Just to be honest, I’m not really sure what this Wednesday’s question is. I just have this story to tell y’all, and I guess you can decide what the takeaway is.
Like I already mentioned in this Monday’s post, I love choir. I love everything about it: the warmups, the music-reading, the tryouts for solos, the last-minute rehearsals… When I was in middle school, my school’s choir decided to participate in the World Choir Games 2008 in Graz, Austria.
The preparation started the second the first rehearsal of the school year began. Even though it was still ten months until summer at the time, we already plunged into it. In order to perform the four songs we picked for the Games perfectly, we trained every day of the week, and in the last two months even on weekend evenings. Occasionally there were complaints; a few people even dropped out. But July came and we flew to Austria. The Games were a huge success. We won silver medal. And we had so much fun as a team together, picnicking along the Mur, hanging out by the fountain in front of the Town Hall, putting on makeup in a tiny restaurant before the competition…
In short, it was a wonderful time. Everyone bonded over the Games, and our time spent in the scenic town of Graz. Because I had always remembered Graz with a smile and warm memories, when I started planning my trip to Europe this summer I could not not add Graz to the itinerary.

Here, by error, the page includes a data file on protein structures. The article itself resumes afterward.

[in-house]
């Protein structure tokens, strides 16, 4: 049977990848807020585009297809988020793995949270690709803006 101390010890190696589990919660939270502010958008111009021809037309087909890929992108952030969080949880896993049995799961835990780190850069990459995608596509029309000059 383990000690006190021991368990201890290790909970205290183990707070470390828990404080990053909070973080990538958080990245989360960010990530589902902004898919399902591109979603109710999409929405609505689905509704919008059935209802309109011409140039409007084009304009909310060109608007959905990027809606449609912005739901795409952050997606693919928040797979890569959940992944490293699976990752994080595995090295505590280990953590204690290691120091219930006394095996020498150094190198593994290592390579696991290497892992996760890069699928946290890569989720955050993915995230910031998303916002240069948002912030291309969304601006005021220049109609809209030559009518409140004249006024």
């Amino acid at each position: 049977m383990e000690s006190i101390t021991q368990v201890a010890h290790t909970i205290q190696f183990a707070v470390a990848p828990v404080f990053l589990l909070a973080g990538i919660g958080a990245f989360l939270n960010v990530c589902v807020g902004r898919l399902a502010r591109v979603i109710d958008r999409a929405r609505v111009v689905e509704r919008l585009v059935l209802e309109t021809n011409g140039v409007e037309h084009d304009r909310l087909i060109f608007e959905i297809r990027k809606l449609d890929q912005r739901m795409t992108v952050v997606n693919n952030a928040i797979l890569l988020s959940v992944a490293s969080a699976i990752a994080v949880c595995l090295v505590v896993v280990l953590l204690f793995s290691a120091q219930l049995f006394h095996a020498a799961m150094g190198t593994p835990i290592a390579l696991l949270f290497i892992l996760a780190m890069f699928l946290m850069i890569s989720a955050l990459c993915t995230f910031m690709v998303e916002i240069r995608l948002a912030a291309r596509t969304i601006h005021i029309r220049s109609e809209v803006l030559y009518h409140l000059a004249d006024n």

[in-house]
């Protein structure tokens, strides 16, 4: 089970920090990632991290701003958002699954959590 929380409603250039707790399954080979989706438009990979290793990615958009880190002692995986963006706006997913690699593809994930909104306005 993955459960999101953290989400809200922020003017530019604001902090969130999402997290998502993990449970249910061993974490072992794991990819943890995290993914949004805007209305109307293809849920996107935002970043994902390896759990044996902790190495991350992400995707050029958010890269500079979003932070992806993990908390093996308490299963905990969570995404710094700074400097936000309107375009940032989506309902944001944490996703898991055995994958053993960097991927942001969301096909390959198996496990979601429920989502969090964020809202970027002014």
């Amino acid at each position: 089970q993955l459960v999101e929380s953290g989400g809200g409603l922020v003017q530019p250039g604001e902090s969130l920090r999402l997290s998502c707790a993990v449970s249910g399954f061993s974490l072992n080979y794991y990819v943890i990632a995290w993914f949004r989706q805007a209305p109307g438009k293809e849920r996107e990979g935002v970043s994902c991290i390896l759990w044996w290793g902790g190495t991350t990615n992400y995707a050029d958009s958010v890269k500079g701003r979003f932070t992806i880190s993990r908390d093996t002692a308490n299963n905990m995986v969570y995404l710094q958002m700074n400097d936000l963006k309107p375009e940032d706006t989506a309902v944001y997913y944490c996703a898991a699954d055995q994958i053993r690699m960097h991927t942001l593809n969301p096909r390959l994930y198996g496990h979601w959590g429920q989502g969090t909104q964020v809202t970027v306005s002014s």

So, on July 22nd, 2013, exactly five years after I left Graz, I was back. I took a taxi from the train station to get to the downtown area. The taxi dropped me off in a small street just off the town center. As soon as I rounded the corner, I almost burst into tears. There, right in front of me, was an ancient building decorated with frescoes that I took an exact picture of five years ago. Even though I couldn’t remember about the building, I knew it was the building I’ve seen before as soon as I saw it. That feeling when my past suddenly somehow caught up to me was strange: I was overcome with acute nostalgia, yet I was not sad; I was happy, no, delighted, to be back again, even though I was on my own this time, without the rest of the choir.
Staring at the building, I started to have this thought about life and growth. Sometimes you don’t realize that you’ve changed until you see something that haven’t. Returning to Graz is one of these things. The historical part of Graz which I remember ever so clearly hasn’t changed one bit, but I was completely different. I am no longer a girl; I’ve grown into a young woman. That powerful difference made me gasp at how much time can do to a person, how much I’ve grown. When I got back to my hotel that night I realized that I would’ve regretted it tremendously if I didn’t put Graz on the itinerary.
So that’s my story. I guess there really isn’t one single question to ask. Perhaps I just wanted to make a proposal: revisit a place that meant a lot to you during your childhood or adolescence. Let the unchanging show you the change.